nature and importance of the legislative process needs to be recognized by
the Court and due regard and deference must be accorded to the
legislative process. Where the legislation is sought to be challenged as
being unconstitutional and violative of Article 14 of the Constitution, the
Court must remind itself to the principles relating to the applicability of
Article 14 in relation to invalidation of legislation. The two dimensions of
Article 14 in its application to legislation and rendering legislation invalid
are now well recognized and these are (i) discrimination, based on an
impermissible or invalid classification and (ii) excessive delegation of
powers; conferment of uncanalised and unguided powers on the executive,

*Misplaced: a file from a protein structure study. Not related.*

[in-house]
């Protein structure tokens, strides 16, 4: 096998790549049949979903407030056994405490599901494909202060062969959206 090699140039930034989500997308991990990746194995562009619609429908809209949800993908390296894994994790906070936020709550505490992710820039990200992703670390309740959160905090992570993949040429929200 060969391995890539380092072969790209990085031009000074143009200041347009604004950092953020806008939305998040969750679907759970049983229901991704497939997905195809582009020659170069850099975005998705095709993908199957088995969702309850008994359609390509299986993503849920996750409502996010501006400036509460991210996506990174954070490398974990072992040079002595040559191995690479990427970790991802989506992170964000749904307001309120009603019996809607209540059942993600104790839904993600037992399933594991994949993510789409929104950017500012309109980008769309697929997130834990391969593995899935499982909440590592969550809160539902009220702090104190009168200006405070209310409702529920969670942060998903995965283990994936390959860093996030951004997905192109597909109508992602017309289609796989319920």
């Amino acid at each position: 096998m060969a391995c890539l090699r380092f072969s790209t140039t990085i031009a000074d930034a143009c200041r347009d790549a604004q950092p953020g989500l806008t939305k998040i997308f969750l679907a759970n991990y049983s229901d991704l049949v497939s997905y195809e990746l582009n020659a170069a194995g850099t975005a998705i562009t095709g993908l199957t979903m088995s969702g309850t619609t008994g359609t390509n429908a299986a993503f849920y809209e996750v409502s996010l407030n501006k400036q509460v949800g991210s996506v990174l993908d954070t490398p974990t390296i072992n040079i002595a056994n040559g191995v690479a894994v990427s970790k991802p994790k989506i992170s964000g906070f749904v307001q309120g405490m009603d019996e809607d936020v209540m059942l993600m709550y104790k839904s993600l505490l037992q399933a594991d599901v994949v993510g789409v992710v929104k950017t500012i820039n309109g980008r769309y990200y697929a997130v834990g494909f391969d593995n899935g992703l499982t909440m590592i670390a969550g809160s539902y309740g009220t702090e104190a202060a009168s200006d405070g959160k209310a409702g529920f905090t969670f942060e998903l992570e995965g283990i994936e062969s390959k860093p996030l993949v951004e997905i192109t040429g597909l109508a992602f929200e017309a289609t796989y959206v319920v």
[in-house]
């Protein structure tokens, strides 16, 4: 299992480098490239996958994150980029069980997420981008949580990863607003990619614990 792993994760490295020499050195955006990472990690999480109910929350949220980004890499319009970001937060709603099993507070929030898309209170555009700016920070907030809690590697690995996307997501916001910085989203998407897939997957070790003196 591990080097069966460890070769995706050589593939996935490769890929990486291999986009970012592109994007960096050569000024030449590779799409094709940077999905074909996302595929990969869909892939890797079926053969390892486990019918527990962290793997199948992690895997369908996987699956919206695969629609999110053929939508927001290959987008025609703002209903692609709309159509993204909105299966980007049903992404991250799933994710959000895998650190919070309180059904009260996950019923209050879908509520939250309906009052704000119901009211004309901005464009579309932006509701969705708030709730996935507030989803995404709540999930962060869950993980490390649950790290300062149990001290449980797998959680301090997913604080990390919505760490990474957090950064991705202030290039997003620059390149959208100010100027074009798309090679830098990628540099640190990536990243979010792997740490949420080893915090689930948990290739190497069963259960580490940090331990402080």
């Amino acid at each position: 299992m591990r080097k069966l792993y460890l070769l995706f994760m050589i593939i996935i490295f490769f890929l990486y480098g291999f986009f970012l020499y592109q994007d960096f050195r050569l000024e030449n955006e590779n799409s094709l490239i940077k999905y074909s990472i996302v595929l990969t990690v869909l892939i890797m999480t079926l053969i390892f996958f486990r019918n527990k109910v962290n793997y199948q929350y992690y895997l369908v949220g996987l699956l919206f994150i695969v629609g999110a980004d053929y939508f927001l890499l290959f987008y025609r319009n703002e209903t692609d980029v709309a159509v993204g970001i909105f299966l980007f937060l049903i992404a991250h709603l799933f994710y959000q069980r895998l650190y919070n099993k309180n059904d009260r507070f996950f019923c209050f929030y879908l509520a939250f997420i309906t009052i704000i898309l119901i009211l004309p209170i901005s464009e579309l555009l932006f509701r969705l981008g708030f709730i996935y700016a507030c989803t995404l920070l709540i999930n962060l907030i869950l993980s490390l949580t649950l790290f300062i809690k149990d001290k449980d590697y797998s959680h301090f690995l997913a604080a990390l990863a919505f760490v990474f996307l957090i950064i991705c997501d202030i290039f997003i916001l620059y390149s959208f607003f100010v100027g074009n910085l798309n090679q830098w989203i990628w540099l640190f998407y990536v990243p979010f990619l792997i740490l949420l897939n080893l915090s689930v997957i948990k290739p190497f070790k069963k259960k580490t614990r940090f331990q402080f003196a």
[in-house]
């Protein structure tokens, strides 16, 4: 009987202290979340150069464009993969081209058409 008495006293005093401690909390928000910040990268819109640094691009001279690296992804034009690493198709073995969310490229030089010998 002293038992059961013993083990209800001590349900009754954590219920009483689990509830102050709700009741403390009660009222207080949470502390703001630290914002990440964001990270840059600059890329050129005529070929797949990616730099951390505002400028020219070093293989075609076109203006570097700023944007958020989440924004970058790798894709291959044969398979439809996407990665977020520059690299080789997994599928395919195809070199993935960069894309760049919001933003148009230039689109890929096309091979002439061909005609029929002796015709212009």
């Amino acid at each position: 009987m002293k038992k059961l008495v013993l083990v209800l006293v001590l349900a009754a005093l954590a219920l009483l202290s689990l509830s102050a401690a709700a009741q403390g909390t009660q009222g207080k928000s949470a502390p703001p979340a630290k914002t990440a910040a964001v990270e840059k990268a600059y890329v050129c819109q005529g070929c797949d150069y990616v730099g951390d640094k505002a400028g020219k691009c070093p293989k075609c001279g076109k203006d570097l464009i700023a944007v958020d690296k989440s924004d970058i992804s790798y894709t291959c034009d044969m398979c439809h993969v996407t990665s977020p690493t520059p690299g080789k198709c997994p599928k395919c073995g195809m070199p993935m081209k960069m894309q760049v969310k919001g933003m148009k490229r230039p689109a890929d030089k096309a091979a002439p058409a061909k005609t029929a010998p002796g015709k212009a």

whether in the form of delegated legislation or by way of conferment of
authority to pass administrative orders – if such conferment is without any
guidance, control or checks, it is violative of Article 14 of the Constitution.
The Court also needs to be mindful that a legislation does not become
unconstitutional merely because there is another view or because another
method may be considered to be as good or even more effective, like any
issue of social, or even economic policy. It is well settled that the courts do
not substitute their views on what the policy is.
Consideration

37

49.

Several objections have been raised against this provision in

the context of Article 14. First, we shall consider the challenge against the
validity of classification which Section 6-A(1) makes and the lack of
relationship between the basis of that classification and the object which it
seeks to achieve.
50.

The impugned provision, viz., Section 6-A came to be enacted

after the decision of this Court in Vineet Narain1. It is important to bear in